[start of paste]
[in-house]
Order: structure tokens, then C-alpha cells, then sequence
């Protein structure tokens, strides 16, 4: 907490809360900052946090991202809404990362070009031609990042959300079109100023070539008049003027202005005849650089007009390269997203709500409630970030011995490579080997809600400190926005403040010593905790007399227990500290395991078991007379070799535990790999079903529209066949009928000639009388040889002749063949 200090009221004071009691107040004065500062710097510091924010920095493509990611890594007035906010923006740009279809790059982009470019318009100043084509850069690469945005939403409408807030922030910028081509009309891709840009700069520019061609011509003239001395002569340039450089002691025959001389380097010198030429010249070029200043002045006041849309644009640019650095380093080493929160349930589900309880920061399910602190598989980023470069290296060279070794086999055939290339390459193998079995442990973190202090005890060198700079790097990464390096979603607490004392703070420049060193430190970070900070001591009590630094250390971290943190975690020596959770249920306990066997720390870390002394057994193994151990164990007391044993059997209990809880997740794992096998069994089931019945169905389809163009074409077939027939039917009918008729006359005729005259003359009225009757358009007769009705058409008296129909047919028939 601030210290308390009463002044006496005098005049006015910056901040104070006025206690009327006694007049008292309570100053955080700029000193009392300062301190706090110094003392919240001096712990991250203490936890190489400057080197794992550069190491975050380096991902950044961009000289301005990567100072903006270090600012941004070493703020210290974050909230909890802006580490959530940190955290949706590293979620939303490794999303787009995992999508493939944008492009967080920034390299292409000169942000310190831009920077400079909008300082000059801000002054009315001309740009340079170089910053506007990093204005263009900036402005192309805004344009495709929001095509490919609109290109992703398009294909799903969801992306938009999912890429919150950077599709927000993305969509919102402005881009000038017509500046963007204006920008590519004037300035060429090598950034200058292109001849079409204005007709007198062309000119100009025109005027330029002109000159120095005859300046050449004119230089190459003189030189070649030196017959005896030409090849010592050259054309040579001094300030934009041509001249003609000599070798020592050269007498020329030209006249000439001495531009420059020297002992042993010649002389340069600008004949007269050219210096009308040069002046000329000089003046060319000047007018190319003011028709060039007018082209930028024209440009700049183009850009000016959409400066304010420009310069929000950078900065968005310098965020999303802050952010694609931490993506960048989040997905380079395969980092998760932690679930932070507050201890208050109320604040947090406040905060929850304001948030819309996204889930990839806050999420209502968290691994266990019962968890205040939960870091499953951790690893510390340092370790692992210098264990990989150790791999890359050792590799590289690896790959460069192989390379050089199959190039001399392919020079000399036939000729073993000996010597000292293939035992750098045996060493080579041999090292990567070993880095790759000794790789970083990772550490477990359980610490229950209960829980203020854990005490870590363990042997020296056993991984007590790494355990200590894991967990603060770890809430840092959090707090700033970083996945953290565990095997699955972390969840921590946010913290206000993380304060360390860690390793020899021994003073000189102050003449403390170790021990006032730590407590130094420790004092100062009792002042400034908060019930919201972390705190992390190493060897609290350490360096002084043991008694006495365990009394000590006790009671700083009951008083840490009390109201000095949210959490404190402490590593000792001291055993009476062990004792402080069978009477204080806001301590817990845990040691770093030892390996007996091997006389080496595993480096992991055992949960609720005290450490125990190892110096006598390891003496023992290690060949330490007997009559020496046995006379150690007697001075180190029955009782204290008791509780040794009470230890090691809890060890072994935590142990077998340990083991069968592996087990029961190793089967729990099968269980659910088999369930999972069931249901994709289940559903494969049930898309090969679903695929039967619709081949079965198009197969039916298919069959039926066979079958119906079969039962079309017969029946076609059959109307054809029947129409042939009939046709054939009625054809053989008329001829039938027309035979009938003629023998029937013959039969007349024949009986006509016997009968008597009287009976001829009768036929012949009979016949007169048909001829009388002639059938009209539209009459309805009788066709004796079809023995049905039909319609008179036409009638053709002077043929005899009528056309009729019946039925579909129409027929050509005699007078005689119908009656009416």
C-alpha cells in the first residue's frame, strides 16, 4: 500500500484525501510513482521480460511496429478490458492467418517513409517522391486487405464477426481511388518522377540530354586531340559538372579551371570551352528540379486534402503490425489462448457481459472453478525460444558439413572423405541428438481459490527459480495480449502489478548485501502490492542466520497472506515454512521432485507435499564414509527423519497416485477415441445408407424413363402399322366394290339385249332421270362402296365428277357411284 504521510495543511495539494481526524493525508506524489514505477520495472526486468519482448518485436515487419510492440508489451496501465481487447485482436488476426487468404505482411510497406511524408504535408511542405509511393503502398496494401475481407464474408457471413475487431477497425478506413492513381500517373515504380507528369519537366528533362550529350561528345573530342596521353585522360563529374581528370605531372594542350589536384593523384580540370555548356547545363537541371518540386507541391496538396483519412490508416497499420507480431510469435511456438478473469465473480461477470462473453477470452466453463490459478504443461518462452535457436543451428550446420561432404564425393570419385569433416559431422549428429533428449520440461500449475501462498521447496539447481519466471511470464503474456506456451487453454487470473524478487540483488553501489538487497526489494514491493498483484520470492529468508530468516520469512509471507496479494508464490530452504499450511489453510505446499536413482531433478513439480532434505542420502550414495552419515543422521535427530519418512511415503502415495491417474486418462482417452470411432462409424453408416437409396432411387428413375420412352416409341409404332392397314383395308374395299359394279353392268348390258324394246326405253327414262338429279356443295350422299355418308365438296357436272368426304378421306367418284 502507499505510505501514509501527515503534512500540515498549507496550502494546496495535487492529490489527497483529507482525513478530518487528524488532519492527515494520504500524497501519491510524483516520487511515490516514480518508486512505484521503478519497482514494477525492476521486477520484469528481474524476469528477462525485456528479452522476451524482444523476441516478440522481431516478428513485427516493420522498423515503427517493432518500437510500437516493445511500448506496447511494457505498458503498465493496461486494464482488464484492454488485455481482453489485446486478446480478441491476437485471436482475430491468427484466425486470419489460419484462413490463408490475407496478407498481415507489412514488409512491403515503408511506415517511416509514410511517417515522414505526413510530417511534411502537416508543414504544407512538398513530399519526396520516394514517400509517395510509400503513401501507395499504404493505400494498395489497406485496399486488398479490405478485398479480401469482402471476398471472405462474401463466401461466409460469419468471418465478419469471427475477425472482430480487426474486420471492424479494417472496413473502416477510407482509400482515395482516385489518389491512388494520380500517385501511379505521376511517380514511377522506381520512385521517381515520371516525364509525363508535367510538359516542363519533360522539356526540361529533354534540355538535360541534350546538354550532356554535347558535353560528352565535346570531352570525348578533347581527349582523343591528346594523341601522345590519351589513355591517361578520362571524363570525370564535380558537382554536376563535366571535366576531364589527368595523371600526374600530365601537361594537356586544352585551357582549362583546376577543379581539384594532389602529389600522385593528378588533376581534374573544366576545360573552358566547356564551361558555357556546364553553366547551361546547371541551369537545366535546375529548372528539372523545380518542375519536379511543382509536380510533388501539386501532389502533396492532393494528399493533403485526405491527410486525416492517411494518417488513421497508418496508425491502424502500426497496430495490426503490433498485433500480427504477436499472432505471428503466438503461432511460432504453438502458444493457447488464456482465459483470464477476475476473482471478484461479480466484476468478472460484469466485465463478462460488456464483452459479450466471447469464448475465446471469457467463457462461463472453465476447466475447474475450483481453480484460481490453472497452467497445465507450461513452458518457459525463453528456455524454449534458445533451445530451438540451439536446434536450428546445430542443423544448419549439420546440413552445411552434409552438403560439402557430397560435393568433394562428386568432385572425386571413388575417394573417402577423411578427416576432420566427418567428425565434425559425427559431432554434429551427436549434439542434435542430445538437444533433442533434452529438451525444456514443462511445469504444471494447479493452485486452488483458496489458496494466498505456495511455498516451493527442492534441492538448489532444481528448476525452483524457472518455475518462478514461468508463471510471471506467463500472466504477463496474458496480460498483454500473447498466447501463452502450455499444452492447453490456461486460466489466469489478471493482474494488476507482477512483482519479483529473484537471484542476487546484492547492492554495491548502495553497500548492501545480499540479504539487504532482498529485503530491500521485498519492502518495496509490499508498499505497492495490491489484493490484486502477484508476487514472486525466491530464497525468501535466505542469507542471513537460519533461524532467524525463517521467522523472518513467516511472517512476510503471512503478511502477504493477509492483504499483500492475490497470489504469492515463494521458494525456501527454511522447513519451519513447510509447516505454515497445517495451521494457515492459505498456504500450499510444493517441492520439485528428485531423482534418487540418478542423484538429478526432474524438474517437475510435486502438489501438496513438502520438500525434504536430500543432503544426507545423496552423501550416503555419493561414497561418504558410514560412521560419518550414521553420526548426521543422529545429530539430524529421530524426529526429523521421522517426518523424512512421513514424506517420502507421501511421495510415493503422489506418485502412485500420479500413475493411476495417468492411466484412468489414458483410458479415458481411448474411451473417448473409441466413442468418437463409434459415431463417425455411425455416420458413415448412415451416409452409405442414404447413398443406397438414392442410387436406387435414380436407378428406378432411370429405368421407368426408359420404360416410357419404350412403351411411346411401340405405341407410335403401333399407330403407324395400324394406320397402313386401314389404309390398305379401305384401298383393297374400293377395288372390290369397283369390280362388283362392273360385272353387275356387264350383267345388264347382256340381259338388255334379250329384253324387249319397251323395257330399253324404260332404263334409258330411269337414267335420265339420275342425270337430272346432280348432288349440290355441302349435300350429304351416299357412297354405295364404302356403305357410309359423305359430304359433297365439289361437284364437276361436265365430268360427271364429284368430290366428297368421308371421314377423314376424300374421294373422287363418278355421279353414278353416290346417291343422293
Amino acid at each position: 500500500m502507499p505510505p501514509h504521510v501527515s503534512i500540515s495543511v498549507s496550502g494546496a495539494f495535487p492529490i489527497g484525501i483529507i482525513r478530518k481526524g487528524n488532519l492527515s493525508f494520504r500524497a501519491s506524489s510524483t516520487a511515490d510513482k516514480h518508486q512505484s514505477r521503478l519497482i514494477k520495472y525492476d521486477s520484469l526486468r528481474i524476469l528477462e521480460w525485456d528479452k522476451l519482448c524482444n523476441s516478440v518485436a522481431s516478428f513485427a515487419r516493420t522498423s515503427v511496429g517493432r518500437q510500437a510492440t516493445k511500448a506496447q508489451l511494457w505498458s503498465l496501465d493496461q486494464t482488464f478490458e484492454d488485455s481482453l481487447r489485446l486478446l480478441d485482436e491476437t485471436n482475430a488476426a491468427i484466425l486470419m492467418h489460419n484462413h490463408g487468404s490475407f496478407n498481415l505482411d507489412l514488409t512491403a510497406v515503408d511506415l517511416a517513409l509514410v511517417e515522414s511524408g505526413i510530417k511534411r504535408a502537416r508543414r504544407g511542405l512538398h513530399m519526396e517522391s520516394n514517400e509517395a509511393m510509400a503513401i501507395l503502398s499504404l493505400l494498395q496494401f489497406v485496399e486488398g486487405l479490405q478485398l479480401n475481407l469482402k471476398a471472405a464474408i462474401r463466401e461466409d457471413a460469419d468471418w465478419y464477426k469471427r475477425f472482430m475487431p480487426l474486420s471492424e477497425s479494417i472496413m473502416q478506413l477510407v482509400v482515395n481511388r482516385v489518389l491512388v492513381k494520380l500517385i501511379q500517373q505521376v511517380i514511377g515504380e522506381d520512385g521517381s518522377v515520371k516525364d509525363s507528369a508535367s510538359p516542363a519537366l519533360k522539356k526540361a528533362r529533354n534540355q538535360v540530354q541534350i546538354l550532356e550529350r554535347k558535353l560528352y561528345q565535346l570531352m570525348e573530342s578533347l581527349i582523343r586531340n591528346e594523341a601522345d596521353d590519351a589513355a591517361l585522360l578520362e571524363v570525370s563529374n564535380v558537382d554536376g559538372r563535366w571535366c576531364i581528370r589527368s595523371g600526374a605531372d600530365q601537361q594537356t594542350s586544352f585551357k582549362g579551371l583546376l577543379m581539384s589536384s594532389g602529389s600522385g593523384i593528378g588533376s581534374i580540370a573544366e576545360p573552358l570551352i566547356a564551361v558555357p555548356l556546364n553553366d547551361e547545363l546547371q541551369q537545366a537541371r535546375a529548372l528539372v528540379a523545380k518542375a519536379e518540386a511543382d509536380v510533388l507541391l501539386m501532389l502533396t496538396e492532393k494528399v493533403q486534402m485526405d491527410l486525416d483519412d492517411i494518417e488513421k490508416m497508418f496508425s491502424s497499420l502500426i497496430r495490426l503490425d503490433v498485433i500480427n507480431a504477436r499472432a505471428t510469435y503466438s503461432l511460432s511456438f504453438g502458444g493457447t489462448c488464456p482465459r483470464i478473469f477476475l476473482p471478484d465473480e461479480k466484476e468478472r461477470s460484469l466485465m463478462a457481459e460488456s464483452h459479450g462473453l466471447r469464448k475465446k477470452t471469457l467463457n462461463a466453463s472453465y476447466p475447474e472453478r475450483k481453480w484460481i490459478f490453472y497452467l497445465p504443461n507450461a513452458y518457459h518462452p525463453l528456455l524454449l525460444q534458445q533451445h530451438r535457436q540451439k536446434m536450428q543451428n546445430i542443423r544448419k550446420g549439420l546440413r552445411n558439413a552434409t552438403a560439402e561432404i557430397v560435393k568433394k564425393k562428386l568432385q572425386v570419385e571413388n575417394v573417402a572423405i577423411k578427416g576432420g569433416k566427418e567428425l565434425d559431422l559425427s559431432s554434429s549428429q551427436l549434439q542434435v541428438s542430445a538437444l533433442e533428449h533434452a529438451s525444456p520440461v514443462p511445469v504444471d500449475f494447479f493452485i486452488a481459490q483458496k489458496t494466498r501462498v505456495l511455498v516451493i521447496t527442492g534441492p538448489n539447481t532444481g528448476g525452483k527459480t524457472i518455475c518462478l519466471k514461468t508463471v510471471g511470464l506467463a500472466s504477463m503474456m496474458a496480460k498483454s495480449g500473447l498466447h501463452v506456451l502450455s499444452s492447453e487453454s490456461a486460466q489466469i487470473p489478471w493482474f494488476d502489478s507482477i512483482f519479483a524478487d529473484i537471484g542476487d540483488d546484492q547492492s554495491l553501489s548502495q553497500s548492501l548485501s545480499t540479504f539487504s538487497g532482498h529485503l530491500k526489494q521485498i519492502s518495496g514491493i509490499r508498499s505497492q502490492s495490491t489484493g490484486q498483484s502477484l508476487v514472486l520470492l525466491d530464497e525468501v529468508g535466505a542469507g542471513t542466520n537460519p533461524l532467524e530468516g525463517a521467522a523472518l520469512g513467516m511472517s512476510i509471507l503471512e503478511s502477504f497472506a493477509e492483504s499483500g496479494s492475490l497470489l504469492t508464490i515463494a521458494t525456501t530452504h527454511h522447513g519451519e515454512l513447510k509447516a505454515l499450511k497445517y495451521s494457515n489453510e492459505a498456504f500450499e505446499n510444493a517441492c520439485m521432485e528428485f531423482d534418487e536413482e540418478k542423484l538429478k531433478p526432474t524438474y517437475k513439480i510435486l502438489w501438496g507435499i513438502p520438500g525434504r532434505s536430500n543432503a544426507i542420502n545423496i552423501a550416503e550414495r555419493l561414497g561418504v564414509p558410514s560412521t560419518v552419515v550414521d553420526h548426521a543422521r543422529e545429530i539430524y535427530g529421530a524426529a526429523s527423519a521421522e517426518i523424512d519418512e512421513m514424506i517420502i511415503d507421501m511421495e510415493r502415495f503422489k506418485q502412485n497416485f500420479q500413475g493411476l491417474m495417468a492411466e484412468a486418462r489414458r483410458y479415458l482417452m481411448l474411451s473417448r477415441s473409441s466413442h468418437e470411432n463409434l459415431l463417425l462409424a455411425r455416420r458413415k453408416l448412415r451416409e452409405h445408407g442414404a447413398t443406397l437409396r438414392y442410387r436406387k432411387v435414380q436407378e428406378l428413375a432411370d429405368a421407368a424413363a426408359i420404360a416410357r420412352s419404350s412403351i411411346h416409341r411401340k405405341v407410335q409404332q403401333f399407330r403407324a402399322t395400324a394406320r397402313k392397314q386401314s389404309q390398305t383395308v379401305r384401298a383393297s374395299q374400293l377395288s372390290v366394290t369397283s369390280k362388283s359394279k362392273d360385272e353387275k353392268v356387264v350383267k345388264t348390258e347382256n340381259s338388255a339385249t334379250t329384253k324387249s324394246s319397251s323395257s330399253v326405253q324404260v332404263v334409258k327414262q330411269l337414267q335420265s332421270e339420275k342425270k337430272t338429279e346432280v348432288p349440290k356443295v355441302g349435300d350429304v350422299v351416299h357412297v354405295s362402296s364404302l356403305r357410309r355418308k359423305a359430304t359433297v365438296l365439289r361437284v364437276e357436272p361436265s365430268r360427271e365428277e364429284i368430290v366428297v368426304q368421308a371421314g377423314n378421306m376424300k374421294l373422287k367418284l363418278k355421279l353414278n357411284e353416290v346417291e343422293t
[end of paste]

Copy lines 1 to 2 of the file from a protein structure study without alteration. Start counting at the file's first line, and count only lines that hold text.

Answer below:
[in-house]
Order: structure tokens, then C-alpha cells, then sequence